What Is Geeking, and Why Is It Dangerous? December 6th, 2019 The Recovery Village at Palmer Lake
Blog & News What Is Geeking, and Why Is It Dangerous?

What Is Geeking, and Why Is It Dangerous?

Finding support is a big step in treatment for crack cocaine addiction.

Geeking refers to binging on crack cocaine, that is, using it repeatedly and at higher doses until you run out or get too sick to use any more. The very nature of crack cocaine encourages geeking, and it has become a growing problem with the use of crack. It is also a dangerous pattern of behavior that could even become fatal.

What Is Crack Cocaine?

Cocaine is a drug that comes from the leaves of the coca plant, which is grown in South America primarily and is native to the region. For hundreds of years, locals used coca leaves for medicinal purposes, and in the early 1900s, cocaine made from the leaves was used in the U.S. as a tonic for all sorts of medical conditions. Early versions of Coca Cola had small amounts of cocaine in them, and the adverse effects of the drug were not known.

Crack cocaine was an attempt to come up with a better formulation of cocaine. Snorting cocaine powder over a long period causes damage to the nasal passages and can even deform the face in extreme cases. It is also costly. Crack cocaine was made by mixing cocaine powder with baking soda to form rocks, which is also where crack got the nickname rock that is sometimes used.

This new rock form of cocaine was cheaper than the powder and could be heated up and smoked rather than snorted. What makers did not know at first, however, was that the high produced by smoking crack cocaine is even more addictive than that of cocaine powder. Inhaling the fumes produced by heating the rocks causes a faster and more intense high than snorting cocaine, but the high does not last as long.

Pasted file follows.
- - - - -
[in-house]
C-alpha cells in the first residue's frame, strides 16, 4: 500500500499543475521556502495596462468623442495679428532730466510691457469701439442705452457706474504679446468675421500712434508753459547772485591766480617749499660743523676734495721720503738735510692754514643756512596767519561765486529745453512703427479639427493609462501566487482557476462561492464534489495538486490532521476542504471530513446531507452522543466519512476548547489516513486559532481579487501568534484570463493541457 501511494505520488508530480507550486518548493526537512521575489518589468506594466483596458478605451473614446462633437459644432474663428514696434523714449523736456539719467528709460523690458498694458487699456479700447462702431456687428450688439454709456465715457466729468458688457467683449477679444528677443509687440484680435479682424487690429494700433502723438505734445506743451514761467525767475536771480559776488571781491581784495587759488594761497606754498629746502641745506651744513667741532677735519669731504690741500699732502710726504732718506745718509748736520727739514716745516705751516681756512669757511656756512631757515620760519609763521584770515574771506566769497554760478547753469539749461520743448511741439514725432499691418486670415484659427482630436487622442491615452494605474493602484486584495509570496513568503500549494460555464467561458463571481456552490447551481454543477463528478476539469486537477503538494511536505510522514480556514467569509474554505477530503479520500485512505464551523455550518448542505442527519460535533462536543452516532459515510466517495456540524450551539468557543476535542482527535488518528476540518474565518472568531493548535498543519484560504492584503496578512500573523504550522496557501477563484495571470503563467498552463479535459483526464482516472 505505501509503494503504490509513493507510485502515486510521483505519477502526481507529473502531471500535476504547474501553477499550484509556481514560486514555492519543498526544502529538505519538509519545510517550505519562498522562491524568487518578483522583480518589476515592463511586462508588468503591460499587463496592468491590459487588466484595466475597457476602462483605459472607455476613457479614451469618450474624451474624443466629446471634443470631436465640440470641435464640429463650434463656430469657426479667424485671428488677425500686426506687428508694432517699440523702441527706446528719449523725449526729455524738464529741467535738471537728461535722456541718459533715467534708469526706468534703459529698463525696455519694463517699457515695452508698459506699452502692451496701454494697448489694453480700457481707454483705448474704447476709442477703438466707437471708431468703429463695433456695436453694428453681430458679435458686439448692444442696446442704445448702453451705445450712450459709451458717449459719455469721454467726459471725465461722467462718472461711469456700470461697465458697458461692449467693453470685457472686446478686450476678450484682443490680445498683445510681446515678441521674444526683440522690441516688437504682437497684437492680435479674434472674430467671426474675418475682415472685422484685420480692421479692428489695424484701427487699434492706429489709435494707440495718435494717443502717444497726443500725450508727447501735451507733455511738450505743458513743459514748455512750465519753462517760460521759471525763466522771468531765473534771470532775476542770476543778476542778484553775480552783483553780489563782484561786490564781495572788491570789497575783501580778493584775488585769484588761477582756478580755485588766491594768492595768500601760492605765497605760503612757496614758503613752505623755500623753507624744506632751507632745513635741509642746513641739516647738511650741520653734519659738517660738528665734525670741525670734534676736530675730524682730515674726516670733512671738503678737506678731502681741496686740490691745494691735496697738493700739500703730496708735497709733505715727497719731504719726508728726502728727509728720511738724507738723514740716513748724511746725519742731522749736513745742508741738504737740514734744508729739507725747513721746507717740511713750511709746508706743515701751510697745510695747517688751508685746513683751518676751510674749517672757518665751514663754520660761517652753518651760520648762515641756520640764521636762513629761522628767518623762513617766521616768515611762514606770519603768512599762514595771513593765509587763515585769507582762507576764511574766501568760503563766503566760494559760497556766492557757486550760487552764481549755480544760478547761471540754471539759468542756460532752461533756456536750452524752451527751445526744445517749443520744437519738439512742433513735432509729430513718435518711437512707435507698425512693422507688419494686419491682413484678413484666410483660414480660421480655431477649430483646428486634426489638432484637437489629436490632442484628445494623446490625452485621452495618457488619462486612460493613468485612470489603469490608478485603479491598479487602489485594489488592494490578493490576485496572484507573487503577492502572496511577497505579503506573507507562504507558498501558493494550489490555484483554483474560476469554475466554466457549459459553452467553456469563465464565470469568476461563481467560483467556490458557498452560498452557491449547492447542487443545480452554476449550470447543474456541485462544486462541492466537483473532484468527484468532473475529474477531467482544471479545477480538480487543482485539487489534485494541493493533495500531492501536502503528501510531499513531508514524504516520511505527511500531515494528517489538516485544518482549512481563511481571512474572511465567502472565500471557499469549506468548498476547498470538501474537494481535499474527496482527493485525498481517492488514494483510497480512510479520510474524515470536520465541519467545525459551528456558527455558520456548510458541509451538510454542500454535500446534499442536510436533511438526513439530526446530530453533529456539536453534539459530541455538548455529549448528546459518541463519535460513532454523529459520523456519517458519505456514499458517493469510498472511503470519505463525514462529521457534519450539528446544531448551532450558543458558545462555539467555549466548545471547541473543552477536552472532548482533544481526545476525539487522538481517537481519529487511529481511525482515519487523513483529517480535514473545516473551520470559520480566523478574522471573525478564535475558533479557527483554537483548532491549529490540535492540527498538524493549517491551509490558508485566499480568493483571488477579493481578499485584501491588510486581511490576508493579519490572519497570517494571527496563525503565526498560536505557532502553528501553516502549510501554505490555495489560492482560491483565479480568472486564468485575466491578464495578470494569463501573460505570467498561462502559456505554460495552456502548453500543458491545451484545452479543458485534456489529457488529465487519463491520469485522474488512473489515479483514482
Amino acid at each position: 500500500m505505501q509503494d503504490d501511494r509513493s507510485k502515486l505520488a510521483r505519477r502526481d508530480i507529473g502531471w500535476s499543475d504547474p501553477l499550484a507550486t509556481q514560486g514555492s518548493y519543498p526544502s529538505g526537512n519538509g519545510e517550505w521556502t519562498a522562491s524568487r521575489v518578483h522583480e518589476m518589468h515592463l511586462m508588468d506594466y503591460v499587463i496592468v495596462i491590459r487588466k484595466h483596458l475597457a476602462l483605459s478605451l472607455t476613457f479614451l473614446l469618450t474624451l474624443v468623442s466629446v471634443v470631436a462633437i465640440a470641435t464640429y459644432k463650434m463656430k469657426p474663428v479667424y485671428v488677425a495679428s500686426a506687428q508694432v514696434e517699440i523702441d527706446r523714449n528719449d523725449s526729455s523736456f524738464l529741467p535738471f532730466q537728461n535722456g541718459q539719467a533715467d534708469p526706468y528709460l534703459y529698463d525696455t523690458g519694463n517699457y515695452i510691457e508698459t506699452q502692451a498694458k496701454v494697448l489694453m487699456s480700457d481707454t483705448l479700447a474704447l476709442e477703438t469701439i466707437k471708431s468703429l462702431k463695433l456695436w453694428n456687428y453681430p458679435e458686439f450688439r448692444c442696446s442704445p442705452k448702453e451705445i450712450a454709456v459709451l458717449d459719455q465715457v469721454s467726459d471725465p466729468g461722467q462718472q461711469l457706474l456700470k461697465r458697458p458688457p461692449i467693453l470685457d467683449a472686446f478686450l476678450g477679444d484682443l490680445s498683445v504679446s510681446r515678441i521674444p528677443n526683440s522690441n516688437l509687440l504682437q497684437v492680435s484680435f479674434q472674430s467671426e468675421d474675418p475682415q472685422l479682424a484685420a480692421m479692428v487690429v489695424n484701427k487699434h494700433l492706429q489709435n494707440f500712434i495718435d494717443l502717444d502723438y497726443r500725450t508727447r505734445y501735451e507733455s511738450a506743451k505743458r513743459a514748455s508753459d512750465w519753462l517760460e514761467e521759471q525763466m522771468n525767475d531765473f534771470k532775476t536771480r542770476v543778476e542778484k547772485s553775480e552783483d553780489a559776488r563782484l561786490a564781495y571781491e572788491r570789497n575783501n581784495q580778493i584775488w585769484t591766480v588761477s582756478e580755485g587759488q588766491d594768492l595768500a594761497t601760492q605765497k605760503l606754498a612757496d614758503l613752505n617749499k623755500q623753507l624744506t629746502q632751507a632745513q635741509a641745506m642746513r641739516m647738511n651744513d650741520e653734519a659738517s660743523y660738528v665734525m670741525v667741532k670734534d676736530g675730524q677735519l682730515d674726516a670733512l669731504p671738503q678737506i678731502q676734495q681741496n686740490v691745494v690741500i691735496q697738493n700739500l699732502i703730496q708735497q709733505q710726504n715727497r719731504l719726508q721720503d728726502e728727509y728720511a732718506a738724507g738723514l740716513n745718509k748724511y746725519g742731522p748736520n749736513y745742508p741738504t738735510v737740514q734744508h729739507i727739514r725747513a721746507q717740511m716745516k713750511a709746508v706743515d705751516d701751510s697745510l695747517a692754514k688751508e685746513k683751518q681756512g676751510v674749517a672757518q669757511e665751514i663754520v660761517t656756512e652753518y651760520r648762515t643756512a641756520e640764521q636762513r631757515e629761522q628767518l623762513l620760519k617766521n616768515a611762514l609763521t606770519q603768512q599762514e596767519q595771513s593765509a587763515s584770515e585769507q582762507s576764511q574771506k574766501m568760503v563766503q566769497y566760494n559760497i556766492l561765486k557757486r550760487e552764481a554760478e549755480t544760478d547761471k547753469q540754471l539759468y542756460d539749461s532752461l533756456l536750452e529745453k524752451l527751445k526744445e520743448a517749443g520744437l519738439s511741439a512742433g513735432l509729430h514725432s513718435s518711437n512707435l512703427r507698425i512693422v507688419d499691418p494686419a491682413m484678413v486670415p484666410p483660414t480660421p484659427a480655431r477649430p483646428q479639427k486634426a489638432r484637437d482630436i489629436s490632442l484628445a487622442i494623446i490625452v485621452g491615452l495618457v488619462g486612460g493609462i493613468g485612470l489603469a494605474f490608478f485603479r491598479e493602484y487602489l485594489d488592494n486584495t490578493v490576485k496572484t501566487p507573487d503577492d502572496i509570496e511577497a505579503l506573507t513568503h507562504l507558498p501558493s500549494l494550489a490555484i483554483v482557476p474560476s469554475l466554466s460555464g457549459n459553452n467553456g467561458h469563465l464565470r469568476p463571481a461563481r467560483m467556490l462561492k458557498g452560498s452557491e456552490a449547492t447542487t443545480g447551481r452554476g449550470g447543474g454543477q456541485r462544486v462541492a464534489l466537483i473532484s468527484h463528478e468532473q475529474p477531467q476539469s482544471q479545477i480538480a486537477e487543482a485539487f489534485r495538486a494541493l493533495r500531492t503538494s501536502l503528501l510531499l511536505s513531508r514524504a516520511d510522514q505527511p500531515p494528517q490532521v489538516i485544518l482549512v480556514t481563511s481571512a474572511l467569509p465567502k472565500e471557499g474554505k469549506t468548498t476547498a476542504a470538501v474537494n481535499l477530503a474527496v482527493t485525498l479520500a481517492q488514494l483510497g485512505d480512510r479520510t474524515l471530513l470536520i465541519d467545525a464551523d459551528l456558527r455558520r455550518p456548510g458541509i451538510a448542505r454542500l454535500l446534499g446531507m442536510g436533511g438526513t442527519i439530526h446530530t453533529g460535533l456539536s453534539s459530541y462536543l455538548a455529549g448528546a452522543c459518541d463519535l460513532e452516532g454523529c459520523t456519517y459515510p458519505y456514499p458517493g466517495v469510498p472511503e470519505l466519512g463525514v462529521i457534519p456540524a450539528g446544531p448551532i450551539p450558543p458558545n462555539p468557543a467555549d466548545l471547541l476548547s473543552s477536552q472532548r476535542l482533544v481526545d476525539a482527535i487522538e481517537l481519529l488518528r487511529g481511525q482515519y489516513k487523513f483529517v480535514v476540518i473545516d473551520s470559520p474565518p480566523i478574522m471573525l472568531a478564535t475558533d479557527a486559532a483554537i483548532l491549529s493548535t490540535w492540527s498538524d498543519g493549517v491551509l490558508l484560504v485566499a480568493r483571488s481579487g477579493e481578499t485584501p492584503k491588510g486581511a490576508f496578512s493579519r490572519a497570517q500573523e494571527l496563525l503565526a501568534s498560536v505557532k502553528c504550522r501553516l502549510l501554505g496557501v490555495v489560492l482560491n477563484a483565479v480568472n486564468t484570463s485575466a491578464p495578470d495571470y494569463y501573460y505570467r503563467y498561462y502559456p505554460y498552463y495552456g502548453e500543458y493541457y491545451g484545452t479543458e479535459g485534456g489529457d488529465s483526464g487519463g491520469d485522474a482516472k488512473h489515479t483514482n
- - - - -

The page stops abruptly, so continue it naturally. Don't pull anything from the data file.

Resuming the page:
The short-lived nature of a crack high makes it almost immediately addictive, leading people to seek more crack almost immediately. Although each dose is cheaper, more crack is typically used, and people quickly run out of money to buy more of the drug. It is common for people who are geeking on crack to steal money from people who are close to them or to commit robberies in order to get money for the drug.

Overcoming a crack cocaine addiction is possible with hard work and dedication.

The Dangers of Geeking

Geeking is dangerous because of crack’s effects on the body. High doses of crack can speed up the body’s systems so much that a heart attack or stroke can result from extremely high blood pressure. The body also heats up dangerously. The high itself can lead to poor decision-making, including accident-prone behavior and risky sexual behavior that can result in contracting sexually transmitted diseases.

Excessive crack use can also cause permanent kidney and liver damage. Breathing problems and excessive coughing can also result from geeking. Psychologically, paranoia often results from crack use. A form of extreme paranoia, which is a kind of psychosis, can result in a total loss of touch with reality; fortunately, this is often temporary. Some people become violent and aggressive, and can face legal consequences if they hurt someone while using crack.

Overdose risks increase with geeking, especially if crack use is combined with alcohol or other drugs. Mixing crack with heroin in what is referred to as a speedball has resulted in many fatal overdoses. Some who engage in geeking also become depressed and suicidal, which could also result in a fatality.

If you need help to stop using crack cocaine or any other substance, you can contact the Colorado crack hotline or contact The Recovery Village at Palmer Lake today to discuss treatment options.

Medical Disclaimer: The Recovery Village aims to improve the quality of life for people struggling with a substance use or mental health disorder with fact-based content about the nature of behavioral health conditions, treatment options and their related outcomes. We publish material that is researched, cited, edited and reviewed by licensed medical professionals. The information we provide is not intended to be a substitute for professional medical advice, diagnosis or treatment. It should not be used in place of the advice of your physician or other qualified healthcare provider.